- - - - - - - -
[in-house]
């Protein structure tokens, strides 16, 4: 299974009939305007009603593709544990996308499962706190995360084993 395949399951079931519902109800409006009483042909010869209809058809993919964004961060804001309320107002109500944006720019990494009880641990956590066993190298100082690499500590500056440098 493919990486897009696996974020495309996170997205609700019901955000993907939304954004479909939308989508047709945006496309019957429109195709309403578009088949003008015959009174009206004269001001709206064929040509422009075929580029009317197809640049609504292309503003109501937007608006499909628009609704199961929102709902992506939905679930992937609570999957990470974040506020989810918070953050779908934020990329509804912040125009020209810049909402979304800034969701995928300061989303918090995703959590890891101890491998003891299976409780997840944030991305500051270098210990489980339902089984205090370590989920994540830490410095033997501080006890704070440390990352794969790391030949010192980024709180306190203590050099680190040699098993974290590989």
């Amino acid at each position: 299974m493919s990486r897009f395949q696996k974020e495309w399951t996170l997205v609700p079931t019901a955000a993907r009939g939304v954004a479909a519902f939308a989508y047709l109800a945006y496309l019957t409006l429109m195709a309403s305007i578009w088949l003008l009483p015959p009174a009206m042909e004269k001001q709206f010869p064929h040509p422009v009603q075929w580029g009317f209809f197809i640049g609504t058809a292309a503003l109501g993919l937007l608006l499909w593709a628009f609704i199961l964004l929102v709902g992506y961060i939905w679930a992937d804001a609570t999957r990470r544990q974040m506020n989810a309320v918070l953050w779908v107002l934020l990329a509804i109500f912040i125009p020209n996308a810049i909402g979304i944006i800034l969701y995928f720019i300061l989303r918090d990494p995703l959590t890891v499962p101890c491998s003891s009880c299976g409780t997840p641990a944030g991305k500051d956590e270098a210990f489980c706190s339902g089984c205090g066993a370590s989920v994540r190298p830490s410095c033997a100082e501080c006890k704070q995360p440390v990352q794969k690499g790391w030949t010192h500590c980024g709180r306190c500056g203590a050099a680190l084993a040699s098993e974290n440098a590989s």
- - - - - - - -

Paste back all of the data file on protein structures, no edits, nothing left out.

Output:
[in-house]
């Protein structure tokens, strides 16, 4: 299974009939305007009603593709544990996308499962706190995360084993 395949399951079931519902109800409006009483042909010869209809058809993919964004961060804001309320107002109500944006720019990494009880641990956590066993190298100082690499500590500056440098 493919990486897009696996974020495309996170997205609700019901955000993907939304954004479909939308989508047709945006496309019957429109195709309403578009088949003008015959009174009206004269001001709206064929040509422009075929580029009317197809640049609504292309503003109501937007608006499909628009609704199961929102709902992506939905679930992937609570999957990470974040506020989810918070953050779908934020990329509804912040125009020209810049909402979304800034969701995928300061989303918090995703959590890891101890491998003891299976409780997840944030991305500051270098210990489980339902089984205090370590989920994540830490410095033997501080006890704070440390990352794969790391030949010192980024709180306190203590050099680190040699098993974290590989």
């Amino acid at each position: 299974m493919s990486r897009f395949q696996k974020e495309w399951t996170l997205v609700p079931t019901a955000a993907r009939g939304v954004a479909a519902f939308a989508y047709l109800a945006y496309l019957t409006l429109m195709a309403s305007i578009w088949l003008l009483p015959p009174a009206m042909e004269k001001q709206f010869p064929h040509p422009v009603q075929w580029g009317f209809f197809i640049g609504t058809a292309a503003l109501g993919l937007l608006l499909w593709a628009f609704i199961l964004l929102v709902g992506y961060i939905w679930a992937d804001a609570t999957r990470r544990q974040m506020n989810a309320v918070l953050w779908v107002l934020l990329a509804i109500f912040i125009p020209n996308a810049i909402g979304i944006i800034l969701y995928f720019i300061l989303r918090d990494p995703l959590t890891v499962p101890c491998s003891s009880c299976g409780t997840p641990a944030g991305k500051d956590e270098a210990f489980c706190s339902g089984c205090g066993a370590s989920v994540r190298p830490s410095c033997a100082e501080c006890k704070q995360p440390v990352q794969k690499g790391w030949t010192h500590c980024g709180r306190c500056g203590a050099a680190l084993a040699s098993e974290n440098a590989s």